Takumi788

      You understand what its all about. I too have owned a manual FRS for 2 years and I love it more every time I drive it. It’s pure entertainment every where you go.

  • avatar
    balreadysaid

    that’s exactly what its for! learning its a learning car for drifter enthusiast! like going out and buying a cbr1000rr before riding a xr100. when you drift the cbr1000 and never have drifted before most people get nervous and let off and highside.

    when you are done with these cars the only flavor you’ll have a taste for is of the Bavarian breed! ;)

    once you realize NA is the drivers car choice look for a v10 and then giggle like the schproket

  • avatar
    SOneThreeCoupe

    @bal- What?

    @everyone who likes the FR-S/BRZ:

    I wanted to like these cars, I really did. I joined all the forums, I followed all the hype, I got in internet debates about horsepower vs. chassis dynamics. I did the math, I figured out I could afford one, and I made sure I could buy if the opportunity presented itself.

    I finally got a chance to head to a dealer and get a test drive in a manual FR-S and… it just didn’t live up to the hype.

    The engine is alright, it really is. I was coming from a Mini Countryman S, a Miata and a Range Rover Classic- the power was entertaining and I saw no problem with it.

    The gearbox was pretty good, as was the clutch. No problems there.

    Interior quality- don’t care. As long as it doesn’t fall apart, I don’t care about how things feel or the quality of the switchgear.

    Steering feel was horrible. Felt anesthetized. The car went where you pointed it, but it went there as if you were playing GT5. I didn’t feel involved in the process.

    Ride quality was hilariously atrocious. On local roads, you’d be constantly playing catch-up rather than enjoying yourself. Was typically valved too stiff to pretend to be sporty rather than actually being sporty. I talked the salesman into letting me take the car into the hills for some driving on roads I know and the car would lose composure too rapidly to be much fun.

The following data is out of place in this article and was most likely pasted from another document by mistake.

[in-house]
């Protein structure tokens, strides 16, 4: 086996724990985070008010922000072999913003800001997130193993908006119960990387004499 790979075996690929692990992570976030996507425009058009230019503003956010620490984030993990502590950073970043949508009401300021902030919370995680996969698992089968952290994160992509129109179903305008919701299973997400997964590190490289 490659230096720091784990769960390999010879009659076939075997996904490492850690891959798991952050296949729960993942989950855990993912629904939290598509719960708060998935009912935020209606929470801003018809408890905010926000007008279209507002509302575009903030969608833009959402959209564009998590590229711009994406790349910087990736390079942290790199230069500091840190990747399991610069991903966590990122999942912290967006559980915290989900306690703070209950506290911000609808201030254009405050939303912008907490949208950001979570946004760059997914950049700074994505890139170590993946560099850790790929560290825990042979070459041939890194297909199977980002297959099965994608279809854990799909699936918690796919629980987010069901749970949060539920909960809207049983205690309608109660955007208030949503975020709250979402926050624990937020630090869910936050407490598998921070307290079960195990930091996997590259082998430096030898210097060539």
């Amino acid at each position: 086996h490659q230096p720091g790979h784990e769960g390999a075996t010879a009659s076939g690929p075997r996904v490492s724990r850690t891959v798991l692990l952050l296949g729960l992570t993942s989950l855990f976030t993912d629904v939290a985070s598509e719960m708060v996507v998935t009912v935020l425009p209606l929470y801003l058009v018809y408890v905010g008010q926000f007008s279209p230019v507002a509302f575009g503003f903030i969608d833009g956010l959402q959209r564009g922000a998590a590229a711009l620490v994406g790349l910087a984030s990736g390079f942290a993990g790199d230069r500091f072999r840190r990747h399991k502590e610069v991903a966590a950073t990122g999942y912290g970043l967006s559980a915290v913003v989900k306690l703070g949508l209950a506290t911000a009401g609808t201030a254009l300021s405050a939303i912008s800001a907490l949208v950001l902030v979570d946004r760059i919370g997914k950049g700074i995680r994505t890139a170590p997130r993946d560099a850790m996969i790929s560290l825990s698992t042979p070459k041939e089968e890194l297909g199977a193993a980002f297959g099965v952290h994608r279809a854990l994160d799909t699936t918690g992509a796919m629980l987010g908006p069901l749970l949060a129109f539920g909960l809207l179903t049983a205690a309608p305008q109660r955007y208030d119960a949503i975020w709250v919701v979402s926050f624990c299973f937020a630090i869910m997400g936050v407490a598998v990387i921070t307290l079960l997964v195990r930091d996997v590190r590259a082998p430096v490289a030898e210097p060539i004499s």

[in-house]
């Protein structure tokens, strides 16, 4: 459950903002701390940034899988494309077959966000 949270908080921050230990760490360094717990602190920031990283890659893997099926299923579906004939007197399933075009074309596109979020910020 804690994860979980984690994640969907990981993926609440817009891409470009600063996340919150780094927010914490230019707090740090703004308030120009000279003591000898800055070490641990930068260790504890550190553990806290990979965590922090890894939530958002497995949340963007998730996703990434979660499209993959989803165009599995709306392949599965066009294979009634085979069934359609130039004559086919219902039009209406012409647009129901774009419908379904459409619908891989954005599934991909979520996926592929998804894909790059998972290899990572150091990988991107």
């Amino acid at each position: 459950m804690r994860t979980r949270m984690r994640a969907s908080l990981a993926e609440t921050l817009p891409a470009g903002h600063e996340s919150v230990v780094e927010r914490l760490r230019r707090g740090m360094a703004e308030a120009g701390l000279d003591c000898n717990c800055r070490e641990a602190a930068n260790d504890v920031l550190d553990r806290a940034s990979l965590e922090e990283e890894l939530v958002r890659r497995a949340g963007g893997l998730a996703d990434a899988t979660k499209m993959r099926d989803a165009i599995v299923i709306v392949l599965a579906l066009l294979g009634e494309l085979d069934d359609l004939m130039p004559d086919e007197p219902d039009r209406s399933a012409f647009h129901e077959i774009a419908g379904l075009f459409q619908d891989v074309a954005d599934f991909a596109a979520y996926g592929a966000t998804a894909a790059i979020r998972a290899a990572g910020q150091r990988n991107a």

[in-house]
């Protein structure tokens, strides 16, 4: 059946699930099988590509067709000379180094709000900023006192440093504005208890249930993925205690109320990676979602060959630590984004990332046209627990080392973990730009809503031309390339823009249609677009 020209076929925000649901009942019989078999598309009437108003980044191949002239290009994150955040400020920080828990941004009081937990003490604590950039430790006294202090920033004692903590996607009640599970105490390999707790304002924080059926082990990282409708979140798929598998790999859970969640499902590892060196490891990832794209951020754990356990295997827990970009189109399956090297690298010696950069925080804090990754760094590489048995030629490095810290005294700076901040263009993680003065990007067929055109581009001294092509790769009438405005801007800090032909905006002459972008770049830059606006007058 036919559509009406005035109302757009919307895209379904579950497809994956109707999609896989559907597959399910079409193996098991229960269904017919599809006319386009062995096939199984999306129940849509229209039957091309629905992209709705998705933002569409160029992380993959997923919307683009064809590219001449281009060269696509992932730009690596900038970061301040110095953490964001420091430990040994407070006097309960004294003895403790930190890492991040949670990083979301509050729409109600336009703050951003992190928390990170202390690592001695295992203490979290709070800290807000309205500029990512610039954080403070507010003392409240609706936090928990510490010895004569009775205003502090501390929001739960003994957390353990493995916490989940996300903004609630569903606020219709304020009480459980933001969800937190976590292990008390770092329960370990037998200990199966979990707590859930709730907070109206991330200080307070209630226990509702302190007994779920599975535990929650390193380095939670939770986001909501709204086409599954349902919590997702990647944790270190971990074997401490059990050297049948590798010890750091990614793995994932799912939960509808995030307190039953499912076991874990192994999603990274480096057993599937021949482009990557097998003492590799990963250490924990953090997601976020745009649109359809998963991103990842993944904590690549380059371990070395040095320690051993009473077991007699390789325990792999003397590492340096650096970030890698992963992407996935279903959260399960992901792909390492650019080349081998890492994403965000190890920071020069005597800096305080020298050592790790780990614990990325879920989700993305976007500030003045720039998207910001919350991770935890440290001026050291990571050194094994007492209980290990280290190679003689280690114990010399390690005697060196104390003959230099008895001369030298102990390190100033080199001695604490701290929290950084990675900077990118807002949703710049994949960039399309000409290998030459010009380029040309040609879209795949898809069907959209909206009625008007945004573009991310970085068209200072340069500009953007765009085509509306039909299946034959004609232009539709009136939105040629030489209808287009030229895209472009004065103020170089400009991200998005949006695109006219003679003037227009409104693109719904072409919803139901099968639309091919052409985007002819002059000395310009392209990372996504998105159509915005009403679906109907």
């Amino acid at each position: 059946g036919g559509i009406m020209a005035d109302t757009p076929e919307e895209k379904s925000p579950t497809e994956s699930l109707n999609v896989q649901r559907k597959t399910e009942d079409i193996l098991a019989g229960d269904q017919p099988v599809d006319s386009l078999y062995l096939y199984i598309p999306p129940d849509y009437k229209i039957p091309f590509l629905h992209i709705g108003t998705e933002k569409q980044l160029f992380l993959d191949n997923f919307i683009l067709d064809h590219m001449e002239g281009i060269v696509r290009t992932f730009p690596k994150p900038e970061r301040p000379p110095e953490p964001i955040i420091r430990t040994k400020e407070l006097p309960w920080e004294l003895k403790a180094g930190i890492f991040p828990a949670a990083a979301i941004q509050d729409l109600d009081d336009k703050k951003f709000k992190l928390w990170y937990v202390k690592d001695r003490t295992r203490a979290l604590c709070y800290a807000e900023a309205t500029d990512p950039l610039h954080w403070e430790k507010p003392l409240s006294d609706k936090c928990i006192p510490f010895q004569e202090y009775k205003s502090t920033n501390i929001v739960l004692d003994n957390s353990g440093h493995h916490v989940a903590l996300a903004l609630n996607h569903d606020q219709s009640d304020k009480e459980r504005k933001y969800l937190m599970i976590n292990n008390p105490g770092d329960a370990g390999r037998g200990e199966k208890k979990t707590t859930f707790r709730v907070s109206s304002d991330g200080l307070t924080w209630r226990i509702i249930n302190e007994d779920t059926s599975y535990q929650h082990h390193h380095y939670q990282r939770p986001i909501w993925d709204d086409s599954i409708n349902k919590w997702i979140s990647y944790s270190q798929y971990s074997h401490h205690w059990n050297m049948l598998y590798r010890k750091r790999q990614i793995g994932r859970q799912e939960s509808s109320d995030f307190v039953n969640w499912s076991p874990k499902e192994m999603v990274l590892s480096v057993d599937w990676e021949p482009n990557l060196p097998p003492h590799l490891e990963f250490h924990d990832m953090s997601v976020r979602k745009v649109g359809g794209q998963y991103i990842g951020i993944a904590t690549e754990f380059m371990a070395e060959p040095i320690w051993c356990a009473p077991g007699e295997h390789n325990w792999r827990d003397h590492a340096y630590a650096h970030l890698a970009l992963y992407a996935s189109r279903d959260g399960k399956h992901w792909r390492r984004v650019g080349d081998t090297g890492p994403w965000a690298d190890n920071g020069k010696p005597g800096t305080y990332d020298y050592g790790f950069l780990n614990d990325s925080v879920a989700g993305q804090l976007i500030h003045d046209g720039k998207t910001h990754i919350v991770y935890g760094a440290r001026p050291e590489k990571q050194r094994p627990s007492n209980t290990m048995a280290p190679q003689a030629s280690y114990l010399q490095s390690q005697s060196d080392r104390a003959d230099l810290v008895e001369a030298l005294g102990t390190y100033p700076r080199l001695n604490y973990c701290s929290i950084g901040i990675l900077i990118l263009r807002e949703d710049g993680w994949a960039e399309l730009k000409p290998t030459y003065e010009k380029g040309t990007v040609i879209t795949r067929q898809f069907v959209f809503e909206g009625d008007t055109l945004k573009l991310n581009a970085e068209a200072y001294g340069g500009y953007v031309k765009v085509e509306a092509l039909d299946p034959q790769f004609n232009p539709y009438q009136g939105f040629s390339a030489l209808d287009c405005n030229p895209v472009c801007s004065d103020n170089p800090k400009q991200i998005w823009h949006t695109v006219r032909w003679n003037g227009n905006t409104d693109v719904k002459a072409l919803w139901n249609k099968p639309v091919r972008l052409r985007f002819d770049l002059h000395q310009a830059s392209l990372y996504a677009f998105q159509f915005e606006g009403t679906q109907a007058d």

I left the dealership disappointed and with my entire view on the car ruined- I can make it ride and handle easy enough but making the electric steering actually provide feedback seems impossible.

    About a month later I bought my brother’s ’96 M3, which even in its dilapidated state gave better steering feel. Now that I’ve replaced all the bushings (stock replacements), dampers (Konis), sways (UUC) and springs (H&R OE Sport) in the suspension, the car is light-years ahead of the FR-S in terms of ride, ultimate grip and adjustability. The car has become tossable, unflappable and easily steered with the throttle. My total investment in the car is less than $10k, but it’s my favorite daily I’ve owned by far. Does the E36 M3 have faults compared to the FR-S? Of course- it weighs about 450lbs more and gets an average of 20mpg if driven enthusiastically on a 14-mile round-trip commute.

    For me, the best FR-S is a used E36 M3. Your mileage may vary, and if you’ve only known econoboxes and FWD crap-wagons, the FR-S is a wondrous machine. I appreciate the fact that Toyota and Subaru built it, but it’s just missing anything resembling a soul.